So we developed an approach that captures the benefits of a pure Integrated Project Delivery method while limiting or eliminating the fear factor. It’s our Virtual Building Prototype method of project delivery where the goal is just that, to virtually build a prototype of a building prior to actual construction. We use BIM and team with consultants and builders who do the same or, if needed, we supplement their capabilities. We enter into standard design-build or construction management contracts with modifications to integrate the team. We don’t form a single purpose entity or engage in multi-party contracts that aren’t familiar with our industry. We do agree on intensified early planning and communication and we consult and validate project goals.

A pure IPD method would have work performed at cost, with financial incentives to motivate the team to achieve project goals and limits of liability to override inefficiencies in the blame game. Instead, we provide work at standard fees without transparent financials. We negotiate shared savings with the entire team, usually from established and agreed upon contingencies. We do try to limit liability but it’s not a deal breaker and we do agree to work with the contractor, subs and suppliers, using Lean Principles, to create greater internal efficiencies such as reducing or eliminating the need for shop drawings and superfluous work. We feel that greater efficiency is in itself the financial reward and motivator…and ultimately, the key to IPD success. We want to save everybody money in the process, not add cost to design with a promise to save in the end. The Owner is protected by a standard CM open-book accounting contract while other key participants can be negotiated or paid pre-construction fees for their early input and their trade work bid in a normal manner.

We feel that greater efficiency is in itself the financial reward and motivator…and ultimately, the key to IPD success. We want to save everybody money in the process, not add cost to design with a promise to save in the end.

Our method is to collaborate and include the Owner as much as possible, or as much as they desire, but mostly we seek to virtually build with expert guidance and enhanced communication with an integrated team of key participants. We develop the project in a target value design process rather than rely on “value engineering” so that we don’t have to rethink or redo work that is over budget. Value engineering is lost time and money for everyone, and the “value” is usually the first thing lost in the process of reducing cost. By using BIM, all those who have a stake in getting it right can take a virtual trip down the path of their work to ensure that all things can be installed and operate as planned and in the most cost effective manner. Constructors and suppliers enhanced understanding provides much more accurate pricing, less field decisions and a lot less changes during construction; saving all time and money. With all those experts in the room and with the great ease of BIM to make, even major, changes in building systems we can run a number of “what-if” scenarios to test the economics of a variety of systems and even see the effects in energy savings so we can fine tune the building to the bottom line.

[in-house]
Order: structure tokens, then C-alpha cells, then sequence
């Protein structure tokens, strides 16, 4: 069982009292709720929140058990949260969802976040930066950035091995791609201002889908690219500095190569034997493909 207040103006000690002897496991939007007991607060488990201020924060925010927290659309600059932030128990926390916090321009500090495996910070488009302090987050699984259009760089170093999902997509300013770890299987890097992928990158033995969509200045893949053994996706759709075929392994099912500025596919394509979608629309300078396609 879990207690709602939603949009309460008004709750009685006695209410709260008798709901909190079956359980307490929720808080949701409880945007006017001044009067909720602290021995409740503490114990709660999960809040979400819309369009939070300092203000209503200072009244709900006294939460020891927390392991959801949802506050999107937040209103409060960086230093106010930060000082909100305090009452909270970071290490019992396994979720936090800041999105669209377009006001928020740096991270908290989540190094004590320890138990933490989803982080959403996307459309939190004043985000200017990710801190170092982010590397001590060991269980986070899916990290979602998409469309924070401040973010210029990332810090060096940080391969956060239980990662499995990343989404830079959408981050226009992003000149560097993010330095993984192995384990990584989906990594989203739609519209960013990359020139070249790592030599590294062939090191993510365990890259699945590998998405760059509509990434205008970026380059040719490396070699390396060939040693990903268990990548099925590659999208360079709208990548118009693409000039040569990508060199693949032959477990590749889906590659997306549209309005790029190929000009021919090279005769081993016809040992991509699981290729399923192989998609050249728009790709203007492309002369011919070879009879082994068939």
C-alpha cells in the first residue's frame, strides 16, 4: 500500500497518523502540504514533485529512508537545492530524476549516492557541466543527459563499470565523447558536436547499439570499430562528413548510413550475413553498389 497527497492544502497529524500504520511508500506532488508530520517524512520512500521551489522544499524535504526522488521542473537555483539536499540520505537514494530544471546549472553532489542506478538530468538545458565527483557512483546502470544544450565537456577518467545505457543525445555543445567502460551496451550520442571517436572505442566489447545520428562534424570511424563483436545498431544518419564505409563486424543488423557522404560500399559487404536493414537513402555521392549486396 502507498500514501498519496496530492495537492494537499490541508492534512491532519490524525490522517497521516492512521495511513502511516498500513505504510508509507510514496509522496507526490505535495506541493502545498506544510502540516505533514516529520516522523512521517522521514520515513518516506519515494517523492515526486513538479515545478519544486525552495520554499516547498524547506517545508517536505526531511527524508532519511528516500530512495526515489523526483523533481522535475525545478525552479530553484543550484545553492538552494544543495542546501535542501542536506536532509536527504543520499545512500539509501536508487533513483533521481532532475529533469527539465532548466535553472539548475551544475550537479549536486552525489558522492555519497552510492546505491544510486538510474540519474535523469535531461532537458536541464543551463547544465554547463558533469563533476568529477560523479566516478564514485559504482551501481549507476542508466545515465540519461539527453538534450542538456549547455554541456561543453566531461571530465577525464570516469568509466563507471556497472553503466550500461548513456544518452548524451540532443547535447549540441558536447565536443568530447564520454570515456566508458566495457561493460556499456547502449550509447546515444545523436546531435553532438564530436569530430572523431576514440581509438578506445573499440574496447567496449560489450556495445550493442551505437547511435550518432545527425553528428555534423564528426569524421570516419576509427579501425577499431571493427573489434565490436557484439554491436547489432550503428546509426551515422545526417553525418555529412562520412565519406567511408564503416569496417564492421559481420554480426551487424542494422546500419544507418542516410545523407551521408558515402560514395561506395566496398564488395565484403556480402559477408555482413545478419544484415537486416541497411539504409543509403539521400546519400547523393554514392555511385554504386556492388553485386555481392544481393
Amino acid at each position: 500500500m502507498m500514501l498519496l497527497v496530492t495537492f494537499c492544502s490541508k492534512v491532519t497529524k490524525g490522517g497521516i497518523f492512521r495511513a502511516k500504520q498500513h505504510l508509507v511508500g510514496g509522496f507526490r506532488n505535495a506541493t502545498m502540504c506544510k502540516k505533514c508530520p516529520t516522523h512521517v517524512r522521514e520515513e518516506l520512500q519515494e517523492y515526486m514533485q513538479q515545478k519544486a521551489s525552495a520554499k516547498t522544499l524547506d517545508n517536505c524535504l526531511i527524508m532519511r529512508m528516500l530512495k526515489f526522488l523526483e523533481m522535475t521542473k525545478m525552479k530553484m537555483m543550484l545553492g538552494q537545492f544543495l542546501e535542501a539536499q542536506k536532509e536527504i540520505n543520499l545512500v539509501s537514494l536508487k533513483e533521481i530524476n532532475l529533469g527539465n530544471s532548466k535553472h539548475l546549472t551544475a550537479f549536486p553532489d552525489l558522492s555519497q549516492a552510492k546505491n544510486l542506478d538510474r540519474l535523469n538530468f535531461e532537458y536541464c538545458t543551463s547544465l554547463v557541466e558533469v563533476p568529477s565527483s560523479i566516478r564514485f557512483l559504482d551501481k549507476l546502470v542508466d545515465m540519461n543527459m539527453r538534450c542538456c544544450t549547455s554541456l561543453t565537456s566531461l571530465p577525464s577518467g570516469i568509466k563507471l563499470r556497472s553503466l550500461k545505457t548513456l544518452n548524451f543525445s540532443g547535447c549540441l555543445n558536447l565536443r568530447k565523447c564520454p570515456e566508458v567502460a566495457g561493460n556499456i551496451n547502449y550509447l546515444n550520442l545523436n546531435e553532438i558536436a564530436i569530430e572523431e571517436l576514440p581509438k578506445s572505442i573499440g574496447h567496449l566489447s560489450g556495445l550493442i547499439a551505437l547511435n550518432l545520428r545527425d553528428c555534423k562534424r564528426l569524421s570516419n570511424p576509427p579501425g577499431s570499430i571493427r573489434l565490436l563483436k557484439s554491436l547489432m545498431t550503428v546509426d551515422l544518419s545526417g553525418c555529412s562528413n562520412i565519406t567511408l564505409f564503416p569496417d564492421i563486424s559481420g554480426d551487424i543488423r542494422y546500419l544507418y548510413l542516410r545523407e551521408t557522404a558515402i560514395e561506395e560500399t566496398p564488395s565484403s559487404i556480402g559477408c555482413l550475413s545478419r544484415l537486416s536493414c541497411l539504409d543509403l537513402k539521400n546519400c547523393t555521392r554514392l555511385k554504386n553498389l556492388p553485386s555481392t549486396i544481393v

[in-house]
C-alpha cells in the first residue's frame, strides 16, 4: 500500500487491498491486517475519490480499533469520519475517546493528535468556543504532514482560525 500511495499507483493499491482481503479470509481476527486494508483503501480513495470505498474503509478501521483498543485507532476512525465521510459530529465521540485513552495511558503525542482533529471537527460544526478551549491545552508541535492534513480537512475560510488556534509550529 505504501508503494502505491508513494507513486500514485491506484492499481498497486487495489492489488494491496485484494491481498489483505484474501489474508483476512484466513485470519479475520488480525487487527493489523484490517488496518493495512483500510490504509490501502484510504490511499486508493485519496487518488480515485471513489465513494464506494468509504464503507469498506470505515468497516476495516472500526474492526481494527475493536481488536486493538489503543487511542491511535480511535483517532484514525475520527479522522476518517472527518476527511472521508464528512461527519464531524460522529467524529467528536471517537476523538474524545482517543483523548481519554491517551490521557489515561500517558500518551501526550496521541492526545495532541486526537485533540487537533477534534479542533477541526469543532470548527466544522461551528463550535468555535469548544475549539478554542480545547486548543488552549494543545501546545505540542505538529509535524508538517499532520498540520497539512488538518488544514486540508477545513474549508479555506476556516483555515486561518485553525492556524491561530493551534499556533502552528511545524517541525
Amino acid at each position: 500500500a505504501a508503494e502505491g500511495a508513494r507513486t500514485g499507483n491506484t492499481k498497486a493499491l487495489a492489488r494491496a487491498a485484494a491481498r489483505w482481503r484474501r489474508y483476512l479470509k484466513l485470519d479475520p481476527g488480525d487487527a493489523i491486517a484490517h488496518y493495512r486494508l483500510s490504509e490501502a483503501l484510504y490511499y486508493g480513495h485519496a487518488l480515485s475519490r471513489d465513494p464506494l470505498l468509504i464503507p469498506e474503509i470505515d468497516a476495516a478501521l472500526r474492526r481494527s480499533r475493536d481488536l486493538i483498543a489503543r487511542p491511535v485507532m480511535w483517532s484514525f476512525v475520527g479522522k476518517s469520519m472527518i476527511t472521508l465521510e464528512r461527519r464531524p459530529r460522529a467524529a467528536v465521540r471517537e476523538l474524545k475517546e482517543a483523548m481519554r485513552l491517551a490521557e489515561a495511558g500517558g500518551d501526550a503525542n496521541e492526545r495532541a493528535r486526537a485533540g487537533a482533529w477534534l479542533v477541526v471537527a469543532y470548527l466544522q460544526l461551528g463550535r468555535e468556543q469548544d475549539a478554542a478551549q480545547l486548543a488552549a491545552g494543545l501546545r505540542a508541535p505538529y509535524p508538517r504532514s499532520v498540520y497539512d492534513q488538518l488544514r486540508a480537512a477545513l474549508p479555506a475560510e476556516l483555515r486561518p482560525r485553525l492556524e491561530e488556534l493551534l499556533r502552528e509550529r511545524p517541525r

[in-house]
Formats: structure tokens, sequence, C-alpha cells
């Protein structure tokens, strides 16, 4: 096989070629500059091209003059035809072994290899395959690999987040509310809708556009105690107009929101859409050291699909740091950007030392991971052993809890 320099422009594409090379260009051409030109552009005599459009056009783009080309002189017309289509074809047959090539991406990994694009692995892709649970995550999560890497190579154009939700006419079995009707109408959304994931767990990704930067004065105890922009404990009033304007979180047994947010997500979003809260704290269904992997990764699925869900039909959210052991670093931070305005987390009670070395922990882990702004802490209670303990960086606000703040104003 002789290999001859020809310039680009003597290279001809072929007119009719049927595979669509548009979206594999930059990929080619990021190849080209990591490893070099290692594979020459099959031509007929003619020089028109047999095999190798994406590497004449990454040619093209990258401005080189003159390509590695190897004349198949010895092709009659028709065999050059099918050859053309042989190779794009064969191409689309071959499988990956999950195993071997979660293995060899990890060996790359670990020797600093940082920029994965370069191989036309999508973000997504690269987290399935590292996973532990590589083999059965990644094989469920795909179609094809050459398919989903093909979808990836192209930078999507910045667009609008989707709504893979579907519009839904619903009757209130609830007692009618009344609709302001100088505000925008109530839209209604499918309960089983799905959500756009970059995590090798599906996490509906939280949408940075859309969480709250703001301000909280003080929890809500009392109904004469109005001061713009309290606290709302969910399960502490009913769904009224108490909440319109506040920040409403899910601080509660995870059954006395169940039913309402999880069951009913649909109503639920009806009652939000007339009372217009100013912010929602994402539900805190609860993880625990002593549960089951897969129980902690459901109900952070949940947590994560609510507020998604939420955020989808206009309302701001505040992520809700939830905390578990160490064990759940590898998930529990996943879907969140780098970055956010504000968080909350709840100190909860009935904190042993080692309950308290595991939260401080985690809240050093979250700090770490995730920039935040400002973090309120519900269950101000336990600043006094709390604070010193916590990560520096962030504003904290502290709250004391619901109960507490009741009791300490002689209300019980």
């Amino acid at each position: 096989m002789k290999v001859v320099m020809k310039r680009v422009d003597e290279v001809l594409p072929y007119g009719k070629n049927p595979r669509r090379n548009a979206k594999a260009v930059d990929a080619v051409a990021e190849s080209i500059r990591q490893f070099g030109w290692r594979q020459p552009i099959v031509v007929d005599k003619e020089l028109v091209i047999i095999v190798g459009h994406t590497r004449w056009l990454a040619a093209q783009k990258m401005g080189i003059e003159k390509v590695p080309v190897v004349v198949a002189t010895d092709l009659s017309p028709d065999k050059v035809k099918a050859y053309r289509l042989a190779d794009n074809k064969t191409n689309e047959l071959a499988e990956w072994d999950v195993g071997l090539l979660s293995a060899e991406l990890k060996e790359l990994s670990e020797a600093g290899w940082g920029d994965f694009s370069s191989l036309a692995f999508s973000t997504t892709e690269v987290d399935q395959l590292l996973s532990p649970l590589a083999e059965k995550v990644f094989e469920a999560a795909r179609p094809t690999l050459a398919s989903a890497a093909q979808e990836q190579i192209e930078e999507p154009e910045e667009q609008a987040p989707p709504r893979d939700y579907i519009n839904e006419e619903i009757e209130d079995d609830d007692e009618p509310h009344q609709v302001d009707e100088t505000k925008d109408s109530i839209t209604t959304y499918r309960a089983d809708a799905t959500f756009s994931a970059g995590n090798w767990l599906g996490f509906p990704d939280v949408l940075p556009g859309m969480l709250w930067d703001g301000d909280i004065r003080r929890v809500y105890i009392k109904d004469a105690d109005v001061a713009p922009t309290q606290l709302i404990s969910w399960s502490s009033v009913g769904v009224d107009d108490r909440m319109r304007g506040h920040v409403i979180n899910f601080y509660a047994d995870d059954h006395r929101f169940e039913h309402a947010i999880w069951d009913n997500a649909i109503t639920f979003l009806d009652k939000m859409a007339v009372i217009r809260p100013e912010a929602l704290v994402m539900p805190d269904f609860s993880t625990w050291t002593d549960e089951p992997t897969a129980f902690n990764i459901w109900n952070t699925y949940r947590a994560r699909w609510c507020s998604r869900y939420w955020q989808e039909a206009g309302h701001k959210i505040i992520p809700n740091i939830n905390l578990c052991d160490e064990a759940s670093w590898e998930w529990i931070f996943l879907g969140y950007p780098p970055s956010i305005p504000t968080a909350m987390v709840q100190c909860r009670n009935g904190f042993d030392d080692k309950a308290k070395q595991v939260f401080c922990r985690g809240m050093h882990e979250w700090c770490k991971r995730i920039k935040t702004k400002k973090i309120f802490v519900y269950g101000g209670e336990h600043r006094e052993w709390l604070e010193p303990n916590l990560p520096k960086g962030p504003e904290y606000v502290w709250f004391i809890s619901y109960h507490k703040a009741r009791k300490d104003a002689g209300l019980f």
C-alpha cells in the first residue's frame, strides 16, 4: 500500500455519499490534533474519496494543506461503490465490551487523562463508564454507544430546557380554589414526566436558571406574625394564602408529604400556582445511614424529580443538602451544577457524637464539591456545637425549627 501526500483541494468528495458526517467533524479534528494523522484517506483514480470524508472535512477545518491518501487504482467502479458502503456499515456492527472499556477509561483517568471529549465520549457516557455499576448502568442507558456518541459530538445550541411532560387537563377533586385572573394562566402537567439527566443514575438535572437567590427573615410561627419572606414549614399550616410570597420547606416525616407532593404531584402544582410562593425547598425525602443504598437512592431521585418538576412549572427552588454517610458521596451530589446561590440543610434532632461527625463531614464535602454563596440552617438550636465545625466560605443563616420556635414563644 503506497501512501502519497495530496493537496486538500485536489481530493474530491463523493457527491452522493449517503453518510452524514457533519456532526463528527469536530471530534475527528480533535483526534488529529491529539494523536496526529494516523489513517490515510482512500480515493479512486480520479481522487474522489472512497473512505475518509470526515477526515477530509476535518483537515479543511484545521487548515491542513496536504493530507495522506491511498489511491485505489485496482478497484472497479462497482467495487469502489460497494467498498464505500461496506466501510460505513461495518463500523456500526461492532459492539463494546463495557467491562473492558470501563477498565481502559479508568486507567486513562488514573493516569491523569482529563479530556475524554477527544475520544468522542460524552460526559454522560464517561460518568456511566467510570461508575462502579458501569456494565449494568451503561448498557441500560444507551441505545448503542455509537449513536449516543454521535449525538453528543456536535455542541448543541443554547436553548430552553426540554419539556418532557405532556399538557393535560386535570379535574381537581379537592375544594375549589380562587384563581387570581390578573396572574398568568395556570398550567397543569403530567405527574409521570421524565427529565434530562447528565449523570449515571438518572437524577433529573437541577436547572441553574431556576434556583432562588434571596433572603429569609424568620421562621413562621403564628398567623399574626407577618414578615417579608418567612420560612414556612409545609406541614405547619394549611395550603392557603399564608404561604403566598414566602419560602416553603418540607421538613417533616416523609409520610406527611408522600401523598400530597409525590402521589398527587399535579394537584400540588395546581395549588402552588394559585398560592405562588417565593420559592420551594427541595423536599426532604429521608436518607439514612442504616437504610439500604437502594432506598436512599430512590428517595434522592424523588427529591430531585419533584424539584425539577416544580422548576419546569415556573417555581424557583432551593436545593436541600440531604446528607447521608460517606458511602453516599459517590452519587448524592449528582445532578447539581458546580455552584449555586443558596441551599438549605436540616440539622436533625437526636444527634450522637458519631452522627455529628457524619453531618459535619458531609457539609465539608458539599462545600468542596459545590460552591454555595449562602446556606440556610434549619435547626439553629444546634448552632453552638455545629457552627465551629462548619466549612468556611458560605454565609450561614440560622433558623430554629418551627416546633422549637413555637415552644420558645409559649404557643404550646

A smoothly run construction project makes everyone look good. A smoothly, efficiently run project is also profitable and doesn’t cost our client’s more money. Knowledge and information is the key.

Generally our projects have won or lost profit during contract administration. It’s the phase that we have less control over and can’t easily anticipate time expended. If we try to manage our time down, that seems like an impediment to project success by the Owner and Contractor and sheds a pretty dim light on our service. A smoothly run construction project makes everyone look good. A smoothly, efficiently run project is also profitable and doesn’t cost our client’s more money. Knowledge and information is the key. Our goal in the brave new world of Building Information Modeling and Integrated Project Delivery is to make the process of design and construction more efficient for all concerned and saving everyone money, particularly our clients. It’s simply about better communication and better understanding.

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Comments
One Response to “Fear and Loathing in Integrated Project Delivery”
  1. Jeff Reardon says:

    What a well written article. Thanks to you and your team for sharing your experiences. Very Informative and Very Helpful.